Li family: creating and diverting wealth
July 15, 2002
Can one ever be rich enough? The question urgently needs
to be asked not just in the wake of the various scandals in the US -
Enron, World Com etc. In those cases, greed may have been on such a
scale that brushed aside not only ethics but the criminal law. Beyond
those instances of possible criminality lies a culture of believing
that to get rich is glorious, without much regard to the methods used.
For some, the habits of wealth accumulation become so
ingrained that maximisation of personal wealth remains a dominating
goal long after the addition of riches can have any significant meaning
to the acquirer.
There are in practice two basic and very different ways
of getting very rich. One can be that of C.Y. Tung, Bill Gates, Stan
Shih or Sam Walton and provide new products or services that are so
successful that personal wealth grows naturally with the business.
Or one can, whether through good market timing, clever
trading or management control acquire a large share of a given pot of
wealth. The last method has been rampant in the US through use of stock
options and pumped up profits, using management control to acquire shares
cheaply and selling them at prices inflated by dubious profits or outrageous
In Hongkong, the favoured get-rich-quick schemes have
been to take advantage of minority shareholders - and quietly chuckle
at the spineless attitudes of over-paid, under-active regulators.
On the issue of wealth creation versus wealth diversion,
I have to ask how much wealth is likely to be created by CK Life Sciences
compared with how much will end up in the pocket of Li Ka-shing and
the cash flow of his flagship Cheung Kong Holdings. Mr Li is once again
taking advantage of the dreams of small investors by launching CK Life
Sciences onto Hongkong's gullible public.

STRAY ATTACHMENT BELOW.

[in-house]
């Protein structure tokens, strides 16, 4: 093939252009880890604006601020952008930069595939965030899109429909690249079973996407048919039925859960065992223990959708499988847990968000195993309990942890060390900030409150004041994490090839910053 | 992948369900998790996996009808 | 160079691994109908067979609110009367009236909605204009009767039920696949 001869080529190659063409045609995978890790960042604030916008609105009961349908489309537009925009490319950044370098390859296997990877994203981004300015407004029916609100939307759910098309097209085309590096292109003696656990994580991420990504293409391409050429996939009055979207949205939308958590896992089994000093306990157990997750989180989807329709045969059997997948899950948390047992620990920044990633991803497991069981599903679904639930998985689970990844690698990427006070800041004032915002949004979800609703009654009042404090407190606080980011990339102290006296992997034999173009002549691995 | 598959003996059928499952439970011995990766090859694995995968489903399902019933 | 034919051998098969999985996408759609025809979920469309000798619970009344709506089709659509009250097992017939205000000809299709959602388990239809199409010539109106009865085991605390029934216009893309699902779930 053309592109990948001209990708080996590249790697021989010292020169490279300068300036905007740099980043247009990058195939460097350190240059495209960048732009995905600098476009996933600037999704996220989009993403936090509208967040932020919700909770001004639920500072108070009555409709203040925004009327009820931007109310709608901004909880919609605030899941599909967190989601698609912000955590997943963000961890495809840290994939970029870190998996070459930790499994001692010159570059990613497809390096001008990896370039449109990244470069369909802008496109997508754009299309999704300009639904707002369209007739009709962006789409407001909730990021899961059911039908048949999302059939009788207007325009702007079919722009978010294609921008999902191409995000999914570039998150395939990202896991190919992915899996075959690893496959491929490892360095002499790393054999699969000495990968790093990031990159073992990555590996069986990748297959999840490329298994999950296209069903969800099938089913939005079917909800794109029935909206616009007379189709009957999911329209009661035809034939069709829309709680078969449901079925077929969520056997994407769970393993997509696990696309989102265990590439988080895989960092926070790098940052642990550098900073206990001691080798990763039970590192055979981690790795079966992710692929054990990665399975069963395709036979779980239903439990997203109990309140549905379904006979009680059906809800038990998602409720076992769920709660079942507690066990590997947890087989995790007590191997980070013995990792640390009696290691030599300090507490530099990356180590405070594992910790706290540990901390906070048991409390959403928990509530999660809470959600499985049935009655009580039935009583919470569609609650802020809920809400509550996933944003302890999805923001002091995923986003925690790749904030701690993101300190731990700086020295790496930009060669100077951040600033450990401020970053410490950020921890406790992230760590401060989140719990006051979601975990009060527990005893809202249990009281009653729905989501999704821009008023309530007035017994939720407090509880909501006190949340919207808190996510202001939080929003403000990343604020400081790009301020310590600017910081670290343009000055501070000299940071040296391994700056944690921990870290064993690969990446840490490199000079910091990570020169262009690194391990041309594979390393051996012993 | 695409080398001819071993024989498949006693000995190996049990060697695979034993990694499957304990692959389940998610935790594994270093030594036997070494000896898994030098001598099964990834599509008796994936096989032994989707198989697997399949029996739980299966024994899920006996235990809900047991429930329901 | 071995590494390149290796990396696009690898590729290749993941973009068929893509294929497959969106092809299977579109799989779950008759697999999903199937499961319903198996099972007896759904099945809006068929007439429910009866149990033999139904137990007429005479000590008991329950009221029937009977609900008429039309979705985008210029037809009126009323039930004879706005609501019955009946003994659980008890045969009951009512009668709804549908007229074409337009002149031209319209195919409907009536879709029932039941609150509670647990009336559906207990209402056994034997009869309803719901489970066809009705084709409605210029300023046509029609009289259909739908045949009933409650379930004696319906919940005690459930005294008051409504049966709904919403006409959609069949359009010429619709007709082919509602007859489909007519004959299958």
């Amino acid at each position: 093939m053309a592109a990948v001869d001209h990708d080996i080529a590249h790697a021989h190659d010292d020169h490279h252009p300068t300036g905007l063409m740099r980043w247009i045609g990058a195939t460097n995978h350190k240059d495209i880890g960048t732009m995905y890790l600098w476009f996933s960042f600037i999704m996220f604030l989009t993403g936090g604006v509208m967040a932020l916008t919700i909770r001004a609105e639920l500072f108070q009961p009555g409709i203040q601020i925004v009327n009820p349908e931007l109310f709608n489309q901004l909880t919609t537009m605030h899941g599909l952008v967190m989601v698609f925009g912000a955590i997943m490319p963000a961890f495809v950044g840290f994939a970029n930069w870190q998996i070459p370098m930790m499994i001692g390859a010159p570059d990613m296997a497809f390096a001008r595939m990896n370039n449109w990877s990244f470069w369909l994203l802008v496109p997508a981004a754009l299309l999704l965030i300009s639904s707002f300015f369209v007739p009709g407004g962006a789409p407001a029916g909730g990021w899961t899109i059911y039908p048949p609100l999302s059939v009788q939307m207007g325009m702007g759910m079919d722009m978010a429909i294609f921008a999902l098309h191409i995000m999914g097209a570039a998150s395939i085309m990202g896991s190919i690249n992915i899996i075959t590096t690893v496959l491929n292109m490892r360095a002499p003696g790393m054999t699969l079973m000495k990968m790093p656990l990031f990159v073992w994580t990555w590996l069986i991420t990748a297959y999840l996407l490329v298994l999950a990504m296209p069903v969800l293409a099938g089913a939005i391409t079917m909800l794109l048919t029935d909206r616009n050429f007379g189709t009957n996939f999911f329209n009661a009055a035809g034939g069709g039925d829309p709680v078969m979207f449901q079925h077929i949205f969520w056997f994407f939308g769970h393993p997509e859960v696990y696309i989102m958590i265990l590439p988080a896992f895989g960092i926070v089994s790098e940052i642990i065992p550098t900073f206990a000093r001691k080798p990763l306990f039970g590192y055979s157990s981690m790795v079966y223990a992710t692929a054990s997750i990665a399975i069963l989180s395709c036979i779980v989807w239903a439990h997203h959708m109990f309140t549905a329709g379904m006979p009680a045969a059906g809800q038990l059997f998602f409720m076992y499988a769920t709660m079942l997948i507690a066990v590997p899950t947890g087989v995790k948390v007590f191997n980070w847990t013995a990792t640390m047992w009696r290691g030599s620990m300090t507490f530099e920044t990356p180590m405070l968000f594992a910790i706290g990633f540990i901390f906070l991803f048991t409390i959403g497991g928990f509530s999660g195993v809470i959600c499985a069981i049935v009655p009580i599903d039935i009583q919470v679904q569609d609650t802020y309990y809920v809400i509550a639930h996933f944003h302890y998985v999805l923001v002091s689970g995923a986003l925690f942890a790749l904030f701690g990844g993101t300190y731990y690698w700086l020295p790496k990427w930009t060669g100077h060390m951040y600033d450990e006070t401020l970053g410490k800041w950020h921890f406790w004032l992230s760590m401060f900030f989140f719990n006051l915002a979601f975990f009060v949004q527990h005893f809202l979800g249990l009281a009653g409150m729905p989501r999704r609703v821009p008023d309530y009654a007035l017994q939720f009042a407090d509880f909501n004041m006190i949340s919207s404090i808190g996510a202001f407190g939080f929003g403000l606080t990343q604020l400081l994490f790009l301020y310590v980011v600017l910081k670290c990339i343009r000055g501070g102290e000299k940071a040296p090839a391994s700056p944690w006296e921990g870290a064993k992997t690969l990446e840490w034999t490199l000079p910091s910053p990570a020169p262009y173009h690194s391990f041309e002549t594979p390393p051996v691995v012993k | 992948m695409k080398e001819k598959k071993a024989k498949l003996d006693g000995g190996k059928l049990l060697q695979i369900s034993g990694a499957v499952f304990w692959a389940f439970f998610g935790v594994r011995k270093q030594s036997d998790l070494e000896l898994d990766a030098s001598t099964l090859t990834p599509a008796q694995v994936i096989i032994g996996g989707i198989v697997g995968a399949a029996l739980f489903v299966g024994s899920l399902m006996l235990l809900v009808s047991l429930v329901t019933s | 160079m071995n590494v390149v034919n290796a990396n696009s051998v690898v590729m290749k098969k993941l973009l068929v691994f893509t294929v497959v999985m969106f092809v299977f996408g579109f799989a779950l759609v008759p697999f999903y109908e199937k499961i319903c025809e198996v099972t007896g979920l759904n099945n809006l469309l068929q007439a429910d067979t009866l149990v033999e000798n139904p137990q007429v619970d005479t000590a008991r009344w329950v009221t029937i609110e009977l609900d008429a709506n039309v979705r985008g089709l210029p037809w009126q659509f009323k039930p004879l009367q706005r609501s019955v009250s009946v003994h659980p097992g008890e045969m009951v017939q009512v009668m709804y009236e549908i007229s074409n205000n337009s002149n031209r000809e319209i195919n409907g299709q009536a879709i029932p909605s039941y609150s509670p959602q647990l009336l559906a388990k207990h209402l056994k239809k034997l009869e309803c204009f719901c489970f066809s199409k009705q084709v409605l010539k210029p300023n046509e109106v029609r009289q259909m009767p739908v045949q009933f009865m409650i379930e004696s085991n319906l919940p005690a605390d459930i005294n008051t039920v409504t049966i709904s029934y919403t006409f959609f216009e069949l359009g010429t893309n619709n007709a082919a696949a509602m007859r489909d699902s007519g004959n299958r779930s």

Ever friendly newspapers and the usual snake oil salesmen,
the investment banks, have drooled over Mr Li's every word and insist
that no one loses money by following the Li magic. Even two years after
the bursting of the Nasdaq bubble, the public offering is claimed to
be more than 100 times over-subscribed.
Let us look at the simple arithmetic. The offering of
shares at $2 will raise some HK$2.6 bn , and provide a company which
is just months old, has net assets 40 cents a share and makes no profit
forecast with a market capitalisation of around HK$12 billion! According
to the usual broker talk, that is likely to go to HK$18 bn or more once
trading begins on July 16.
The company is just two years old. Mr Li (who will have
29% after the issue) and Cheung Kong (44%) acquired their shares for
just 10 cents each. Although they are locked in for 12 months, they
stand to be able to make colossal capital gains long before the company
All of this might be understandable if CK Life Sciences
were a cash starved start-up. But clearly Cheung Kong (and Mr Li) have
the ability to fund it and bring it to the market when it is more mature.
But no. The lure of a quick profit, capitalising on the Li name and
the greed of investment banks desperate for some business with his group,
has been too much.
In fact it is raising significantly more money than it